Heart disease, cancer, chronic respiratory disease, stroke and accidental injuries are the five leading causes of death in the U.S., which prematurely kill about 900,000 people each year. In 2010, these top five killers accounted for 63 percent of all U.S. deaths, according to a new report from the Centers for Disease Control and Prevention.
The study, published in the CDC's Morbidity and Mortality Weekly Report, found 20 percent to 40 percent of deaths from each cause could actually be prevented. Southeastern states had the highest number of preventable deaths for each of the five causes.
For the report, the CDC reviewed state to state data on death records between 2008 and 2010 of people younger than age 80. The authors then calculated premature death rates that could have been prevented if all states had the same number of deaths as states with the lowest rates for each cause. According to the CDC it is possible to prevent:- 34 percent of premature deaths from heart diseases, prolonging about 92,000 lives
- 21 percent of premature cancer deaths, prolonging about 84,500 lives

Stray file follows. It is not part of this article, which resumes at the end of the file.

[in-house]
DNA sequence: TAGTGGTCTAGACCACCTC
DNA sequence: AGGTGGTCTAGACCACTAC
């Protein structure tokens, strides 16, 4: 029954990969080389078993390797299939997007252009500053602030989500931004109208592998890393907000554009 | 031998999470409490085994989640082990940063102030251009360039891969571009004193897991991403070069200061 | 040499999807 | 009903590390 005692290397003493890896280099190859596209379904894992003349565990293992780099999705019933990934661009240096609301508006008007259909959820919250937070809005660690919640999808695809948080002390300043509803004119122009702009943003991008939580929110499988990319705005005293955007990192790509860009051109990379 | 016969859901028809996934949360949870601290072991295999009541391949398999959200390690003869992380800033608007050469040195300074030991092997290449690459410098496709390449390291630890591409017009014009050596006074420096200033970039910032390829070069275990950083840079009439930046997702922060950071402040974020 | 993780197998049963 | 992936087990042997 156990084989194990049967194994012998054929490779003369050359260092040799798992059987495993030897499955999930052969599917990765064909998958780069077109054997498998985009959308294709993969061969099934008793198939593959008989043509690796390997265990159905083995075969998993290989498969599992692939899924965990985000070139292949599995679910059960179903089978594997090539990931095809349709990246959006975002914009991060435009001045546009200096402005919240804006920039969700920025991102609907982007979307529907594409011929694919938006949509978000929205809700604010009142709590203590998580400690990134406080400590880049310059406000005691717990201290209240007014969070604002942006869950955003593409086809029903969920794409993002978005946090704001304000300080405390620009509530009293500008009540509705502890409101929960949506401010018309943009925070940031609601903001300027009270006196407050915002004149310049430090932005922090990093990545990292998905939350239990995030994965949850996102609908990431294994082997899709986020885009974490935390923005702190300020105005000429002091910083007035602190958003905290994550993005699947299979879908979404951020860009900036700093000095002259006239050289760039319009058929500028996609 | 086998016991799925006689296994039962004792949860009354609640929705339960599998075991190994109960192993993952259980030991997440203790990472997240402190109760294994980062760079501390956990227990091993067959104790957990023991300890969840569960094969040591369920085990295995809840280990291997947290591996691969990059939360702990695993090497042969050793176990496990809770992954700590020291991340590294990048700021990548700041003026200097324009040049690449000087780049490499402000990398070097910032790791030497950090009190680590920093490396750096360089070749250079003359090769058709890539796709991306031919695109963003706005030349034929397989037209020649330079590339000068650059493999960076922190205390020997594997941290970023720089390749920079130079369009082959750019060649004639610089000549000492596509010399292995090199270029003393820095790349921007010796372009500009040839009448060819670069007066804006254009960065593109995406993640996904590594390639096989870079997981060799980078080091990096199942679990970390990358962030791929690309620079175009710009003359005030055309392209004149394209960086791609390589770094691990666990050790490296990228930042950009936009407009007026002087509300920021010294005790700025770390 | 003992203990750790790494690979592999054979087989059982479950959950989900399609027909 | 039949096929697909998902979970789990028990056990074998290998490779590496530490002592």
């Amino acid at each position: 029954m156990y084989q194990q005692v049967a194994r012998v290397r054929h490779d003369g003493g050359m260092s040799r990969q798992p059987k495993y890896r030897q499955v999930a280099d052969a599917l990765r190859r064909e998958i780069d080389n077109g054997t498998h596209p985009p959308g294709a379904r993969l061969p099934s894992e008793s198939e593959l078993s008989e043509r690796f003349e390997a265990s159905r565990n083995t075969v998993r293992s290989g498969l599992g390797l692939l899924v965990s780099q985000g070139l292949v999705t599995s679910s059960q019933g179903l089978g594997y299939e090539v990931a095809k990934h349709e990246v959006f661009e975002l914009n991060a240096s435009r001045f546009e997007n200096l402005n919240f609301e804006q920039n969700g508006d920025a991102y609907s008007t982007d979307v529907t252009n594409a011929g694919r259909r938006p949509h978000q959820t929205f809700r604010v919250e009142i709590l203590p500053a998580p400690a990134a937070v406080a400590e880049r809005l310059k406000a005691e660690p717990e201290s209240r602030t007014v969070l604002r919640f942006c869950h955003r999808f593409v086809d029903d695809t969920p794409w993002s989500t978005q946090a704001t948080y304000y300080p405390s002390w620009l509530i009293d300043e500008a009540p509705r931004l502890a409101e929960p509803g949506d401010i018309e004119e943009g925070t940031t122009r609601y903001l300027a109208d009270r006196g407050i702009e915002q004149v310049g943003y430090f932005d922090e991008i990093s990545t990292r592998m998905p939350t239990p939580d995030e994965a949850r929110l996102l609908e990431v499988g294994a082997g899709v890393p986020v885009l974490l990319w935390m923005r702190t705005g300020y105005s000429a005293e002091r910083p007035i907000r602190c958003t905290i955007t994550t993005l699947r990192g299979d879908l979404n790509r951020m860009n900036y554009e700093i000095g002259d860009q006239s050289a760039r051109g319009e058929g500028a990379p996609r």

- 39 percent of premature deaths from chronic lower respiratory diseases, prolonging about 29,000 lives- 33 percent of premature stroke deaths, prolonging about 17,000 lives
- 39 percent of premature deaths from unintentional injuries, prolonging about 37,000 lives
However, the authors of the report say the number of preventable deaths from each cause cannot be added together to produce nationwide numbers. This is due to the fact that people who recover from a serious disease, such as cancer, may die from another top killer such as stroke or unintentional injury. And chronic disease comorbidity is common and raises the risk for early death.
The report acknowledges that premature deaths from the five leading causes often are a result of unfavorable lifestyle and environmental factors. These include alcohol and tobacco use, poor diet, obesity, sun exposure, pollution and chemical exposure.
The CDC's report links unintentional injury to factors such as lack of seat belt and bike helmet use, unsafe consumer products, drug misuse or abuse and unsafe public and private environments. Many of these risk factors are associated with socioeconomic disparities, which play a role in the health of both public and private environments.
CDC director Dr. Tom Frieden said at a briefing, "The good news is that things that people can change -- what we call modifiable risk factors -- make a huge difference."
The CDC report may help states adopt policies that address risk factors associated with early death from these top five killers.